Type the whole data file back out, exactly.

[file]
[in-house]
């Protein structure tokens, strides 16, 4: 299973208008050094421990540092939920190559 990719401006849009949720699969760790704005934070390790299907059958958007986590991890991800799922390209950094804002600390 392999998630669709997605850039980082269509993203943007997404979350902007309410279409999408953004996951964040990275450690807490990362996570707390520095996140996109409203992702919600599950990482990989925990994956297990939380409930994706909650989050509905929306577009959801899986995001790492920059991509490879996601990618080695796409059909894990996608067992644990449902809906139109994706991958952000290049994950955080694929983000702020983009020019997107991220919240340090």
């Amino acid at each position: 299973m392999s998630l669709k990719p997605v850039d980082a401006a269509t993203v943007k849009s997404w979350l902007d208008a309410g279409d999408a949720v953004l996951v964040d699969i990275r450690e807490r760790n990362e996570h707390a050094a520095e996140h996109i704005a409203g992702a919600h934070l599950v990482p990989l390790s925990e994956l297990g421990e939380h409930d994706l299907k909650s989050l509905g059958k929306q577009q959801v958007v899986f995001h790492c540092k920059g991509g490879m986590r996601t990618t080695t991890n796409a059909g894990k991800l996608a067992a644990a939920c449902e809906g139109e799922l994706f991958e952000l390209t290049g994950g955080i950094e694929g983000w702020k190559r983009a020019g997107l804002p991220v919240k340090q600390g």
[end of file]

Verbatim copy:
[in-house]
């Protein structure tokens, strides 16, 4: 299973208008050094421990540092939920190559 990719401006849009949720699969760790704005934070390790299907059958958007986590991890991800799922390209950094804002600390 392999998630669709997605850039980082269509993203943007997404979350902007309410279409999408953004996951964040990275450690807490990362996570707390520095996140996109409203992702919600599950990482990989925990994956297990939380409930994706909650989050509905929306577009959801899986995001790492920059991509490879996601990618080695796409059909894990996608067992644990449902809906139109994706991958952000290049994950955080694929983000702020983009020019997107991220919240340090």
């Amino acid at each position: 299973m392999s998630l669709k990719p997605v850039d980082a401006a269509t993203v943007k849009s997404w979350l902007d208008a309410g279409d999408a949720v953004l996951v964040d699969i990275r450690e807490r760790n990362e996570h707390a050094a520095e996140h996109i704005a409203g992702a919600h934070l599950v990482p990989l390790s925990e994956l297990g421990e939380h409930d994706l299907k909650s989050l509905g059958k929306q577009q959801v958007v899986f995001h790492c540092k920059g991509g490879m986590r996601t990618t080695t991890n796409a059909g894990k991800l996608a067992a644990a939920c449902e809906g139109e799922l994706f991958e952000l390209t290049g994950g955080i950094e694929g983000w702020k190559r983009a020019g997107l804002p991220v919240k340090q600390g």